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Publication numberUS4581740 A
Publication typeGrant
Application numberUS 06/564,194
Publication dateApr 8, 1986
Filing dateDec 22, 1983
Priority dateDec 27, 1982
Fee statusLapsed
Publication number06564194, 564194, US 4581740 A, US 4581740A, US-A-4581740, US4581740 A, US4581740A
InventorsTsuneo Kinoshita
Original AssigneeTokyo Shibaura Denki Kabushiki Kaisha
Export CitationBiBTeX, EndNote, RefMan
External Links: USPTO, USPTO Assignment, Espacenet
Transfer circuit for defect inspection of an integrated circuit
US 4581740 A
Abstract
A logic circuit is formed on a gate array chip together with a custom-circuit. Bonding pads mounted on the gate array chip are used as the terminals which send forth or receive data and control signals. The logic circuit is provided with a shift register for holding data to test the flip-flops of the custom-circuit and output data from the flip-flops. The shift register comprises the stages each of which holds 1-bit data selected by a read control signal. The output terminals of the stages are respectively connected to the input terminals of the flip-flops of the custom-circuit through the AND gates which are rendered conducting in response to a set control signal. The output terminals of the flip-flops are connected to the input terminals of the respective stages of the shift register.
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Claims(11)
What is claimed is:
1. A transfer circuit for defect inspection of an integrated circuit comprising:
first and second control terminals for receiving a control signal and an enable signal, respectively;
trapping means including a plurality of flip-flops which are interposed in said integrated circuit to trap intermediate data being generated therein and act as part of said integrated circuit;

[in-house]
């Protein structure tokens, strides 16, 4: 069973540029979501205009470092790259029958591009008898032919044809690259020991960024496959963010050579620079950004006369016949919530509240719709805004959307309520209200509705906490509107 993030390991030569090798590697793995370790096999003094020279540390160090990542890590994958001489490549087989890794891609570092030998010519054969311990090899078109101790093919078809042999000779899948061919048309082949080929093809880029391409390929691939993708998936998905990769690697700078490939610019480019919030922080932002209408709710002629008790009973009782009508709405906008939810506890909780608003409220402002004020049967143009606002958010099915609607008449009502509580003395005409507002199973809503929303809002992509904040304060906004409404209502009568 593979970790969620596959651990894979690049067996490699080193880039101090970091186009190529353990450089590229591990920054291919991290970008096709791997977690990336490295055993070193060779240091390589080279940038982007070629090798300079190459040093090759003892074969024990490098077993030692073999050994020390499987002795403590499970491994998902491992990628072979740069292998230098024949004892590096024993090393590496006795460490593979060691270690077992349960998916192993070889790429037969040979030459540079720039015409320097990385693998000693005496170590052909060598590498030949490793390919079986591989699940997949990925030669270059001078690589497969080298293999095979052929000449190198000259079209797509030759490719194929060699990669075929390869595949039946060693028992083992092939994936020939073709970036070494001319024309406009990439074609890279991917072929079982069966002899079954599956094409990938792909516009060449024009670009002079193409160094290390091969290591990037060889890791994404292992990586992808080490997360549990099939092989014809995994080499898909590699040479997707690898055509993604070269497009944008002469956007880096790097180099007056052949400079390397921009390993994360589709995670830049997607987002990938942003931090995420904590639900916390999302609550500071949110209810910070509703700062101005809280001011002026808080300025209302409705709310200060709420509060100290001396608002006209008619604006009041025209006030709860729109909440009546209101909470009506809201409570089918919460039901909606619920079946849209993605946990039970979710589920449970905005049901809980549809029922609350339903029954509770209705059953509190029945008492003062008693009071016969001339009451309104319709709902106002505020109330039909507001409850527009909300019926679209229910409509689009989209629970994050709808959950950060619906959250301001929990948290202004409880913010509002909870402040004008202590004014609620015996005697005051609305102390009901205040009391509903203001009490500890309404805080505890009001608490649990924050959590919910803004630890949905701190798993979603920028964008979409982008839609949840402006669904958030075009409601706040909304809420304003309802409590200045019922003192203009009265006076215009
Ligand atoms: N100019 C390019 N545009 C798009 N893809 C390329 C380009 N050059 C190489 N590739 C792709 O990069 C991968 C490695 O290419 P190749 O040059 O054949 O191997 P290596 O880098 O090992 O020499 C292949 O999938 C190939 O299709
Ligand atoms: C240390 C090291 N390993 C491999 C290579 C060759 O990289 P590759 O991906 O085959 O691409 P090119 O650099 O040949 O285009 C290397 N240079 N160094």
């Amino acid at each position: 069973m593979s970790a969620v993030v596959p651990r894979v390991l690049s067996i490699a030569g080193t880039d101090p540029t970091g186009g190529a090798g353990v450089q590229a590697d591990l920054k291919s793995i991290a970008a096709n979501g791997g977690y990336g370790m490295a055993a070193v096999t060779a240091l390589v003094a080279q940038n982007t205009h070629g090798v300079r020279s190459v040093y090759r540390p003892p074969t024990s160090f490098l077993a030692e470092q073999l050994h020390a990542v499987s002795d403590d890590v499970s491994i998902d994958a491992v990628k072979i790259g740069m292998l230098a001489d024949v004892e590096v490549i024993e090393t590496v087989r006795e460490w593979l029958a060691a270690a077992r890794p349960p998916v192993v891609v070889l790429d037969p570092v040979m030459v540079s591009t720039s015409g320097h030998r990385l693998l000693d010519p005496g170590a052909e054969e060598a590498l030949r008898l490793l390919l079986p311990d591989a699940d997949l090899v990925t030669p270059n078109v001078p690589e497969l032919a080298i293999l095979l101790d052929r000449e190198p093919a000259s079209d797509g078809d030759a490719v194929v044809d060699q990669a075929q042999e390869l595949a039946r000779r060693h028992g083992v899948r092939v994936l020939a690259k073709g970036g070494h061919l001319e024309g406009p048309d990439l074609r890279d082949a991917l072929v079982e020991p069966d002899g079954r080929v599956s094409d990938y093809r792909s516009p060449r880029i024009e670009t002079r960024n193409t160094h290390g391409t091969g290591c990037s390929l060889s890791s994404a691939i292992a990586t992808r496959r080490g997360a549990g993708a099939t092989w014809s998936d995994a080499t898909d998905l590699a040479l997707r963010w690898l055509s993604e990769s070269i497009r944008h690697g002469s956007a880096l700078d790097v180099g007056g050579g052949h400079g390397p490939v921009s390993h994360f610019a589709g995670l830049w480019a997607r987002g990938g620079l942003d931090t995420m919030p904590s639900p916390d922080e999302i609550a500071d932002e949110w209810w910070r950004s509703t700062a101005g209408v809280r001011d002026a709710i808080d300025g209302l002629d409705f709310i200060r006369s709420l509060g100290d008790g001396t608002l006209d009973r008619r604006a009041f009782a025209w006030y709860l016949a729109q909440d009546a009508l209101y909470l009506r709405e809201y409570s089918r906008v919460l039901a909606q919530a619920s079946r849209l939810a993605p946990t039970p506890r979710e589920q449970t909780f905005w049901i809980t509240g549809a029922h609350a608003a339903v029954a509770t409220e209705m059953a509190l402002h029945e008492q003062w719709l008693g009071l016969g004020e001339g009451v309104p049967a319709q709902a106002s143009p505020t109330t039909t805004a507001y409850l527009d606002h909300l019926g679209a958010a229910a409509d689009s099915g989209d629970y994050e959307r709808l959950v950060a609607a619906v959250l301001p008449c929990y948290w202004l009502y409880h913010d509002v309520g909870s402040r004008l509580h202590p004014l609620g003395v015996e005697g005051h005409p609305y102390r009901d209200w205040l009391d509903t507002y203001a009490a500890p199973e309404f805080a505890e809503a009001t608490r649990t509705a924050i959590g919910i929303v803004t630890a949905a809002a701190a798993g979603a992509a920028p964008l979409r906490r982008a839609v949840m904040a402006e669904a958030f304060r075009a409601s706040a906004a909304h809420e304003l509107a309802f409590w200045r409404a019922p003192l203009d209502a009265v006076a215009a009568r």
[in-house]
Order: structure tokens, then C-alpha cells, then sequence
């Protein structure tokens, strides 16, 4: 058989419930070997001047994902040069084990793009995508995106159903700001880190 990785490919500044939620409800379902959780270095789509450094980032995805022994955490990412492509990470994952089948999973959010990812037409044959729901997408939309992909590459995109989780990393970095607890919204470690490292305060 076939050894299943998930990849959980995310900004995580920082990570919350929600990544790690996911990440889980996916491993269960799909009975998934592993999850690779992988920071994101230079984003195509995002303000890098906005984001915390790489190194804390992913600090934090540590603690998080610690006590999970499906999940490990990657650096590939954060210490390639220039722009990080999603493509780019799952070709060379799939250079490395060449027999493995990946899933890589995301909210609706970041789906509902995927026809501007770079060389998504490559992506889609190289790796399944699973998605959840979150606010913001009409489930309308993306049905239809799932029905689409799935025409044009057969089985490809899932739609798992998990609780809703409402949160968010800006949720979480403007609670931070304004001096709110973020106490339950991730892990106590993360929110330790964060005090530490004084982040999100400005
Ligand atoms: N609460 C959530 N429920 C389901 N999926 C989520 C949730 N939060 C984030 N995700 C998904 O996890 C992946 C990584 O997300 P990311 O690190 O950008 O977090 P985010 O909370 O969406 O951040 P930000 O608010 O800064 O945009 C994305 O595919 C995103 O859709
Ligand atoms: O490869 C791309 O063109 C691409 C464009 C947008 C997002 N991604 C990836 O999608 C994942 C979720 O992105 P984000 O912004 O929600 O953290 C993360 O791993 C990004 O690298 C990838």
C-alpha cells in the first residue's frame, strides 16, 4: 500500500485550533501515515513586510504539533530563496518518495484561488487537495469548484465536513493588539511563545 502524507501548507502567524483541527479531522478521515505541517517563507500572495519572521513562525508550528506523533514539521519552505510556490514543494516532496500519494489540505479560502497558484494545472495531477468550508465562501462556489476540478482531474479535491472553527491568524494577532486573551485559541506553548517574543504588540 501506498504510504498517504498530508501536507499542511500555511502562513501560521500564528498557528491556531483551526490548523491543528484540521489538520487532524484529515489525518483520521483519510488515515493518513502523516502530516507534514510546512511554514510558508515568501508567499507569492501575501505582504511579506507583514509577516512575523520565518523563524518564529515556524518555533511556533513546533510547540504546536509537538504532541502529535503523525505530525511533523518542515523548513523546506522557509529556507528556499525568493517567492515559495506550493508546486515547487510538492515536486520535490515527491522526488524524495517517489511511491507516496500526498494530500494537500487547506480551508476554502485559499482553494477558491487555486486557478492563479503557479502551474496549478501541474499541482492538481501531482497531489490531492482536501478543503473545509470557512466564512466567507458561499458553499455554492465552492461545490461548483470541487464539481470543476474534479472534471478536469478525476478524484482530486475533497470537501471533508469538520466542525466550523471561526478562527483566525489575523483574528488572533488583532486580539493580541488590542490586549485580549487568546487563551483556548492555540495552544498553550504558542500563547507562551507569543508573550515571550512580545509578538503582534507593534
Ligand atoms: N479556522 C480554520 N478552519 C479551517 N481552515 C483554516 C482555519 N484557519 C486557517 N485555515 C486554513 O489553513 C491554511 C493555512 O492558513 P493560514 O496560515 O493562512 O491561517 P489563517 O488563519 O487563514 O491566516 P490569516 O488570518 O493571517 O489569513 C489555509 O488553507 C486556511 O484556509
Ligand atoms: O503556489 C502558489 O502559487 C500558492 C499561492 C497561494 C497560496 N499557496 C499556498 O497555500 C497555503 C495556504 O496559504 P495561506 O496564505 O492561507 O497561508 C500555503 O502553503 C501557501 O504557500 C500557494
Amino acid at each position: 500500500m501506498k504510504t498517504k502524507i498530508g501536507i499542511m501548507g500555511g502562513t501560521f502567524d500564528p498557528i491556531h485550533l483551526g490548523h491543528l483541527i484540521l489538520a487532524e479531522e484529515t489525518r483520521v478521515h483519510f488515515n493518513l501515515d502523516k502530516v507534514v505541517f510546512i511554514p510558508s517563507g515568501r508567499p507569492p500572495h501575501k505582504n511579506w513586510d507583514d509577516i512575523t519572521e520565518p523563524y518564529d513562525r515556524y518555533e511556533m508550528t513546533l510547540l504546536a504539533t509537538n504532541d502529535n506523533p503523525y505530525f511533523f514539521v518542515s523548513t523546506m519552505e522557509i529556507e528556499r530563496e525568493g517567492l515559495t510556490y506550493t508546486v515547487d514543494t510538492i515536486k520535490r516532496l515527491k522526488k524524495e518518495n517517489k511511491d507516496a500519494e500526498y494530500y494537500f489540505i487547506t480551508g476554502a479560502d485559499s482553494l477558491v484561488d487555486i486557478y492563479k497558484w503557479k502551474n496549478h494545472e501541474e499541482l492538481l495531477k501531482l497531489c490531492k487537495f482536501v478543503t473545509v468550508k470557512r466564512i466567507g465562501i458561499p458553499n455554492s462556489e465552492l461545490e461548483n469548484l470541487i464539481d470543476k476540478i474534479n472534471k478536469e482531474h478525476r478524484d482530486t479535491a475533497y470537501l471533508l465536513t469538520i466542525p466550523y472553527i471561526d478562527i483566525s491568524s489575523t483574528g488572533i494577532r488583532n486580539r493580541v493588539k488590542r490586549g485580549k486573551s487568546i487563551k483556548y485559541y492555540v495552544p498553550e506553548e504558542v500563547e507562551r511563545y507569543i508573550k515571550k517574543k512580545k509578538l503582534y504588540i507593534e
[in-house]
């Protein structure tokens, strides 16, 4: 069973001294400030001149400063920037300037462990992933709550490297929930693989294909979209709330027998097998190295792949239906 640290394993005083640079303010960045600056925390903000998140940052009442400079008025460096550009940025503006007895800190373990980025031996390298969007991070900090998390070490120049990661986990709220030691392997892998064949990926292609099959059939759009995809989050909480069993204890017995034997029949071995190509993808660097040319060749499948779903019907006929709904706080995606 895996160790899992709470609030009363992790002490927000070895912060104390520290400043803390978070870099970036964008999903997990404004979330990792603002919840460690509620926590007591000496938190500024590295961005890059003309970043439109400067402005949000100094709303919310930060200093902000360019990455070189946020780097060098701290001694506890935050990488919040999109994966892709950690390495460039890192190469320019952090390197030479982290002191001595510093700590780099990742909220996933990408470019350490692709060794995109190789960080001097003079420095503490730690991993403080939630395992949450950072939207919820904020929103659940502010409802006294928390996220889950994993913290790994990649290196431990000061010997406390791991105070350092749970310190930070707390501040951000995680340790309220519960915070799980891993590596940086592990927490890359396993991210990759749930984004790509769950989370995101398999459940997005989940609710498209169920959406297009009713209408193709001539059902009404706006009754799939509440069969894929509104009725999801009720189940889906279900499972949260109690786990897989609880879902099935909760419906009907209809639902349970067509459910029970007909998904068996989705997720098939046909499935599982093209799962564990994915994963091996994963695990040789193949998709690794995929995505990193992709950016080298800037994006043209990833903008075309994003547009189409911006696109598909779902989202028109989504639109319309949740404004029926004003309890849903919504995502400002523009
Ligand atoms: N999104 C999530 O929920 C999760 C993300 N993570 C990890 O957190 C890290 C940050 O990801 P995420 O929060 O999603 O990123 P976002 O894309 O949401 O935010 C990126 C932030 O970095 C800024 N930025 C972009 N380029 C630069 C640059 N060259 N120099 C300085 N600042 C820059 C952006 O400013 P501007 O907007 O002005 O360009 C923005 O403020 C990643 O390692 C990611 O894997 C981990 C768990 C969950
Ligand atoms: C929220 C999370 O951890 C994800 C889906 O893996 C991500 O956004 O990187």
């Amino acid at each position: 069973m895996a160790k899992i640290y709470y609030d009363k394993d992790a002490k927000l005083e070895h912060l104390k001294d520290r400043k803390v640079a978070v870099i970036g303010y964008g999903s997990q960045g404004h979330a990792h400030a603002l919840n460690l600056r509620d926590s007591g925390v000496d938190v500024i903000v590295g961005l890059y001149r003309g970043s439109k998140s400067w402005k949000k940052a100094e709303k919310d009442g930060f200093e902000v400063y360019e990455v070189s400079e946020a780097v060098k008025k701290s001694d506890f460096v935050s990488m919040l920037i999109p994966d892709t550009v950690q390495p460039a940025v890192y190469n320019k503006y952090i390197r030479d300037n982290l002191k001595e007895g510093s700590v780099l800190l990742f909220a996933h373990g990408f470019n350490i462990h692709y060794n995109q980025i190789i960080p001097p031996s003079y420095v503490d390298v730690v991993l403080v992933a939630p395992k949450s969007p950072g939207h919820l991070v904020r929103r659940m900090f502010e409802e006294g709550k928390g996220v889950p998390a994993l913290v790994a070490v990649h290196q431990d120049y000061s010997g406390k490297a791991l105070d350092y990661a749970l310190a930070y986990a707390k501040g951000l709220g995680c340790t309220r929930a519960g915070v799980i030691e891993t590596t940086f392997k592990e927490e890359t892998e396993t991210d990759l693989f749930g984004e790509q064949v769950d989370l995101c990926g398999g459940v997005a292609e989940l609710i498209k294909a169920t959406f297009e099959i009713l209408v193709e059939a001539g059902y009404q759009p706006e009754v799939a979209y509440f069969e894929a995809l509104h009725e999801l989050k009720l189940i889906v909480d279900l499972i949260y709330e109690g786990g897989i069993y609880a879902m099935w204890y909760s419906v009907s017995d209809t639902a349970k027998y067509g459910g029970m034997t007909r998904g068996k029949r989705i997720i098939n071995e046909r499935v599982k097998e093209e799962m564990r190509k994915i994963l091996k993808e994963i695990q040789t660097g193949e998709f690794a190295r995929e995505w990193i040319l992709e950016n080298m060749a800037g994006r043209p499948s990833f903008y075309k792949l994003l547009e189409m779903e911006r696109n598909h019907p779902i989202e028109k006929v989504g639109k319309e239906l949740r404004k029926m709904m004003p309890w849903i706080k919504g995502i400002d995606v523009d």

shift register means, coupled to said first control terminal, and having both series and parallel input ports for receiving test data and the output data of said plural flip-flops, respectively, and selectively holding one of said test and output data in accordance with the control signal; and
preset means, coupled to said second control terminal, for setting the contents of said shift register means in said plurality of flip-flops in response to the enable signal.
2. A transfer circuit according to claim 1, wherein said shift register means comprises a plurality of cascade arranged registers, each of which holds one-bit of data.
3. A transfer circuit according to claim 2, wherein said registers are D-type flip-flops.
4. A transfer circuit according to claim 2, wherein said preset means comprises a plurality of first gate circuits which respond to the enable signal and deliver data held by said registers to respective flip-flops of said trapping means.
5. A transfer circuit according to claim 4, wherein said first gate circuit includes a first AND gate having a first input terminal connected to an output terminal of said registers, a second input terminal connected to said second control terminal, and an output terminal connected to an input terminal of the flip-flops in said trapping means through an OR gate; and a second AND gate having a first input terminal to receive the intermediate data, a second input terminal to be supplied with the enable signal through an inverter, and an output terminal connected to one of the input terminals of said flip-flops in said trapping means through said OR gate.
6. A transfer circuit according to claim 2, wherein said shift register means comprises a plurality of second gate circuits which respectively provide output data of the flip-flops in said transfer means to said registers of said shift register means in response to the control signal at a first level.
7. A transfer circuit according to claim 6, wherein said second gate circuit is an AND gate having a first input terminal connected to one of the output terminals of the flip-flops in said trapping means, a second input terminal connected to the first control terminal, and an output terminal connected to one of the input terminals of the registers in said shift register means.